A question any expert in their field often gets asked is, how can I find a bargain?  Our answer to this question is to look at white wine from the region of Alsace.  Over the years this region has been part of Germany, and part of France (which it still is now).  There is a distinct German influence in the region and the wines are quite Germanic in style (in a good way, don’t think Liebfraumilch).  They tend to produce Riesling, Pinot Gris, Gemuztraminer and Sylvaner wines.  We would argue that these wines are some of the best of their variety in the world.

 

So why are these wines good value for the consumer?

 

They are more approachable than a lot of french wines because they put the name of the grape used to make the wine on the bottle.  This does not tend to happen in the rest of France which means you are buying the name or the area, rather than the grape.  One of the difficulties with buying wine in France is that you don’t often know which grapes have been used to make the wine in the bottle you’re buying.  Look at a selection of french wines and then look at the labels, and see how many have the grape variety on it.  This can put people off buying French wine – especially those who like to stick to a particular grape.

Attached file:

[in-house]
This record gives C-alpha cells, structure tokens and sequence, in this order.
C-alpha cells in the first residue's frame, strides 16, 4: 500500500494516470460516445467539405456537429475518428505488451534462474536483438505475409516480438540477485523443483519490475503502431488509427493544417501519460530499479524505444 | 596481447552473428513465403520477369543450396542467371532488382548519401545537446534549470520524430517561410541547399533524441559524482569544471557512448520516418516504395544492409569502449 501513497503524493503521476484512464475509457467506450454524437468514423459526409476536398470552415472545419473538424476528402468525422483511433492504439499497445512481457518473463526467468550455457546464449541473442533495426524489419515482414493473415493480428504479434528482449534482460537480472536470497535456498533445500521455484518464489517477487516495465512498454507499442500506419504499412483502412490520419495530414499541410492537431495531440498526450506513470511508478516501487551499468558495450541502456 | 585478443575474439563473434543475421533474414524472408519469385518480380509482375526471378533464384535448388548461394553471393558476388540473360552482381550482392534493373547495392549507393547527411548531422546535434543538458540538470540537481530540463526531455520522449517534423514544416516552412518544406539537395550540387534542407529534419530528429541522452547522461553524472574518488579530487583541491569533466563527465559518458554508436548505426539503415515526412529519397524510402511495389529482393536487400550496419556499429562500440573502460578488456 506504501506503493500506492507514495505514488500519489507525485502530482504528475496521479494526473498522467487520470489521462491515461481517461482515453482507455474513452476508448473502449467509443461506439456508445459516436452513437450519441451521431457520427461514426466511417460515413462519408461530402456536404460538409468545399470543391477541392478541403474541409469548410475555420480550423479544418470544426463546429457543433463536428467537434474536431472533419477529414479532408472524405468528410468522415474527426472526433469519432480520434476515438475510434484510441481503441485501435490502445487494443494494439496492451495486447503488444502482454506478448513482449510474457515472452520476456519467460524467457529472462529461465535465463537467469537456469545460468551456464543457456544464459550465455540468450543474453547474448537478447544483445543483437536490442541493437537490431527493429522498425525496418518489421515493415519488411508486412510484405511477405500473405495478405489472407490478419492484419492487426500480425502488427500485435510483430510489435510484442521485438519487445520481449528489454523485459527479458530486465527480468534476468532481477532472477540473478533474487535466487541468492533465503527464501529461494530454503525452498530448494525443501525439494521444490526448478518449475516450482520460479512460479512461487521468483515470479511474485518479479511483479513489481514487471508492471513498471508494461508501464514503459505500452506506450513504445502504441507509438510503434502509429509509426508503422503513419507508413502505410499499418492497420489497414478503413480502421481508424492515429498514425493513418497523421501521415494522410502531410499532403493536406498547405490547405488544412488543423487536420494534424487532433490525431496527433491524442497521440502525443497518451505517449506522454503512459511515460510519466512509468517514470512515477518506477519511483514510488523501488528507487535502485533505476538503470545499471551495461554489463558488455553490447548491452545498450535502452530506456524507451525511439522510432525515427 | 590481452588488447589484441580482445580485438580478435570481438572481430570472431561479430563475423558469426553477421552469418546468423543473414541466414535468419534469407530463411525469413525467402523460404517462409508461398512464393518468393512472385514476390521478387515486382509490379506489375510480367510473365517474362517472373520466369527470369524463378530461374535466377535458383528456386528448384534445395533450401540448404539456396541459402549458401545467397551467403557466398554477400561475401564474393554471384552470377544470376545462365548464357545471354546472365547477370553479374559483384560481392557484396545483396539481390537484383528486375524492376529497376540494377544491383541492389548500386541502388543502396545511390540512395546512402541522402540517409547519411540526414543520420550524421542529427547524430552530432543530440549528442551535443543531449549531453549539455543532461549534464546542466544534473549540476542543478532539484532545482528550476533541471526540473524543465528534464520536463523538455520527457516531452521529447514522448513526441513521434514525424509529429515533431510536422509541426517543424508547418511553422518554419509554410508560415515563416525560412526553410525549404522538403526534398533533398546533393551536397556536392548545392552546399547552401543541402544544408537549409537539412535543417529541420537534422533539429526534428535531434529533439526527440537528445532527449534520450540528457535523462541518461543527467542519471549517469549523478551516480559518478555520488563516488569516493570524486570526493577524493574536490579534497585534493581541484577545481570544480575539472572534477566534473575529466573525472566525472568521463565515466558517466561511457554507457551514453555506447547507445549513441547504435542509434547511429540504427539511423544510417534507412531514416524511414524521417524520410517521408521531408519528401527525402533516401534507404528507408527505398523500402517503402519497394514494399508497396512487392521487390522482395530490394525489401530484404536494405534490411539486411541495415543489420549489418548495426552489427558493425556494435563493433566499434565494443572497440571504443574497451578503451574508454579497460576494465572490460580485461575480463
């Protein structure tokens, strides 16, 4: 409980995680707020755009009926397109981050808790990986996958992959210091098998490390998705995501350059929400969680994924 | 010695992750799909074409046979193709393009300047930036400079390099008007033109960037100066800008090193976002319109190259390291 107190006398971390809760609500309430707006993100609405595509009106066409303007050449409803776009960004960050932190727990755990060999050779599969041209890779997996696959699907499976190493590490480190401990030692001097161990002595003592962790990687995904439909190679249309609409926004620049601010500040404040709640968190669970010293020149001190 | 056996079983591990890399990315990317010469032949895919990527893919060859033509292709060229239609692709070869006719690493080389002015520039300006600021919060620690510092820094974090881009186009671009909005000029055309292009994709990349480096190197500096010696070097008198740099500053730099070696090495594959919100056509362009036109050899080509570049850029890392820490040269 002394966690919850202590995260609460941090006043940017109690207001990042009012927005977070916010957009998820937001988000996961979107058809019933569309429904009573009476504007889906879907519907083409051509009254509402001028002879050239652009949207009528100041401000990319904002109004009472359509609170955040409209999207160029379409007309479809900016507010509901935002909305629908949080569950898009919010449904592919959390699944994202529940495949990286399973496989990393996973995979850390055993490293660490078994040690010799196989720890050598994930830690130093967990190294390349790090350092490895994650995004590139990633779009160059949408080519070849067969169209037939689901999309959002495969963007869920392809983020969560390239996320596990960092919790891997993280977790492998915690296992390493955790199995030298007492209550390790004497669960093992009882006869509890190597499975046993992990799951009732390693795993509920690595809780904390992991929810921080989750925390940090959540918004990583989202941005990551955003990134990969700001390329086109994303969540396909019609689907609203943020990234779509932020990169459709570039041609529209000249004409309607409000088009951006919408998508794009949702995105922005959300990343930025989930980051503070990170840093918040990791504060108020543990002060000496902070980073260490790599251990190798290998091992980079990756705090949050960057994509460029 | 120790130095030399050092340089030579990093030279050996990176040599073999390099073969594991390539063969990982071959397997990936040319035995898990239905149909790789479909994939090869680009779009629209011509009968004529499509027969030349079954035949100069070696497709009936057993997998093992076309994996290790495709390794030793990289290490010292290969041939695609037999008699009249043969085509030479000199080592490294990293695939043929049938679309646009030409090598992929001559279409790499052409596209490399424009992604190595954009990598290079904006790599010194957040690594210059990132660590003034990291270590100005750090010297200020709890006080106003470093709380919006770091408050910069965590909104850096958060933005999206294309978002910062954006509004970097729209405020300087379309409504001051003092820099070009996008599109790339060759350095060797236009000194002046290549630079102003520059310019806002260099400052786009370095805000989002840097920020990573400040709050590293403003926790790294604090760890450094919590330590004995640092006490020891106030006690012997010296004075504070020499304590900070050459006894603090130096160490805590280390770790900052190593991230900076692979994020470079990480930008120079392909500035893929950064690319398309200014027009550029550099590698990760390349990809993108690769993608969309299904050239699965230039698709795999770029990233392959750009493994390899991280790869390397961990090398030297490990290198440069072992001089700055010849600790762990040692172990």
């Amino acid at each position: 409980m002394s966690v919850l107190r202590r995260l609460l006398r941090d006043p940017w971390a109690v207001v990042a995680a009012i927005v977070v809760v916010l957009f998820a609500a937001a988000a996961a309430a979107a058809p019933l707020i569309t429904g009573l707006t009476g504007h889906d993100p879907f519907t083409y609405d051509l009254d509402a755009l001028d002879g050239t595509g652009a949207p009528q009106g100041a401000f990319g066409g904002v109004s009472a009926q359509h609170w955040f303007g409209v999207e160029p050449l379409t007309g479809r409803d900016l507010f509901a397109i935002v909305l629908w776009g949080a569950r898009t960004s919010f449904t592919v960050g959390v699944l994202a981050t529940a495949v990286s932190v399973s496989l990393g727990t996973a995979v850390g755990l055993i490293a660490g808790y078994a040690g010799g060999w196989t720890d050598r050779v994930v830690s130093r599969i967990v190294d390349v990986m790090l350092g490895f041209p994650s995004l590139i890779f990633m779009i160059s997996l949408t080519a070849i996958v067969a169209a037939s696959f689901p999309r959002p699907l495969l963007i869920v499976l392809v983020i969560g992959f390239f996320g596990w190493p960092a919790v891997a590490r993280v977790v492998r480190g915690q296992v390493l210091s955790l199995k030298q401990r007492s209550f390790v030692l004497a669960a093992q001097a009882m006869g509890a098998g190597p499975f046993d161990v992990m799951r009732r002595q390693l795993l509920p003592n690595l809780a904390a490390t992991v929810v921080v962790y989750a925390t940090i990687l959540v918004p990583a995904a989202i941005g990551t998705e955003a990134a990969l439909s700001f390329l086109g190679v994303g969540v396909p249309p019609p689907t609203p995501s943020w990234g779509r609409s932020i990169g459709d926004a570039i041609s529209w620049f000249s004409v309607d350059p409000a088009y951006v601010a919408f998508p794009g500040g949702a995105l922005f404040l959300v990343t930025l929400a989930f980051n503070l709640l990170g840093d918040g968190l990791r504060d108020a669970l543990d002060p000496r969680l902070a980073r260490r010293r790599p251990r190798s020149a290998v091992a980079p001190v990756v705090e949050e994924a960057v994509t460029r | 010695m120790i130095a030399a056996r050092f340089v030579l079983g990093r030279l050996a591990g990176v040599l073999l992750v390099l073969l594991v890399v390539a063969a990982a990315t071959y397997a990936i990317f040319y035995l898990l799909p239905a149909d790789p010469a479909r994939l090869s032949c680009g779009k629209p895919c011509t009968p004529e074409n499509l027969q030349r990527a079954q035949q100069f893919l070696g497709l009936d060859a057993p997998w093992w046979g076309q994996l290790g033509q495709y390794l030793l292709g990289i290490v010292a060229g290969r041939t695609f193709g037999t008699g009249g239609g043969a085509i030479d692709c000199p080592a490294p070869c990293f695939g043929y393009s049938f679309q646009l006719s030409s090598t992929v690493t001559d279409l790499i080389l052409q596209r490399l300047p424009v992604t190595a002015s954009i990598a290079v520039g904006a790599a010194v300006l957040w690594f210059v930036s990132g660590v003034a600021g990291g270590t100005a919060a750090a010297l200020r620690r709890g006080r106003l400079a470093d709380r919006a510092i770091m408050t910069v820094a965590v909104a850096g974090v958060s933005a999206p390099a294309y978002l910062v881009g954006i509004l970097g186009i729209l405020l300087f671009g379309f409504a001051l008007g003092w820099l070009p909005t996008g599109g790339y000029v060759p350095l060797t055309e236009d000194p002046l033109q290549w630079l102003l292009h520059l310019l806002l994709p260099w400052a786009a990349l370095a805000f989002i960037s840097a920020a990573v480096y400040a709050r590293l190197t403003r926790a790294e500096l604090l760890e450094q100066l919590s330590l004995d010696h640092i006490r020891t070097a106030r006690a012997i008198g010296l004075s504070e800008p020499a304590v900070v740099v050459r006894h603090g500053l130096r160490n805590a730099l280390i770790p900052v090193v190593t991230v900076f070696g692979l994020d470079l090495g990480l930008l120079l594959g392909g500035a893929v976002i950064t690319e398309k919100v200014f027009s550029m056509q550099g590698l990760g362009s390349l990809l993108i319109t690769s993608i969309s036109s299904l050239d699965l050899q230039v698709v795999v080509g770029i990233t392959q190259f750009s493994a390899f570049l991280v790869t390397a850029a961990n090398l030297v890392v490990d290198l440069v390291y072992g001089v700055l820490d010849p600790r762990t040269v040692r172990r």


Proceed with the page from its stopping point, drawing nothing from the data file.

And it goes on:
There is also an image, or perception, problem.  All wines in the Alsace region are sold in the Germanic flute style bottle and this does conjure up images of Blue Nun and German wines of old.  Therefore, the wines do not attract a high price because they do not command the same level of reverence as, say, a Chablis.  As with all things, without the famous name you don’t pay the same price tag.

 

Not having the same level of fame and reputation also has other perks for wine enthusiasts.  Nick Ryman, who runs Maison Liedberg, was fortunate enough to visit Zind Humbrecht in Turckheim and to meet the great wine maker, Olivier Humbrecht.  He tasted Grand Cru quality wines with this internationally renowned wine maker which was an interesting and amazing experience.   This kind of experience would be much less accessible in a better known wine region.

 

Despite the reasonable price the wines produced in this region can be of very high quality.  The huge aromatic complexity means that the wines can be partnered with strong flavours such as Chinese or Thai food.

 

Another tip would also be to look at sparkling wine from this area.  The Cremant d’Alsace has only been produced commercially since 1976 so this is still in its infancy in wine terms.  They tend to mix the grapes and add some Riesling and this makes for a very rich and intense sparking wine.  These sparkling wines represent much better value for money than a mediocre champagne.

 

So if you like trying new wines and are looking for good value then look out for wine from the Alsace region.

 
 
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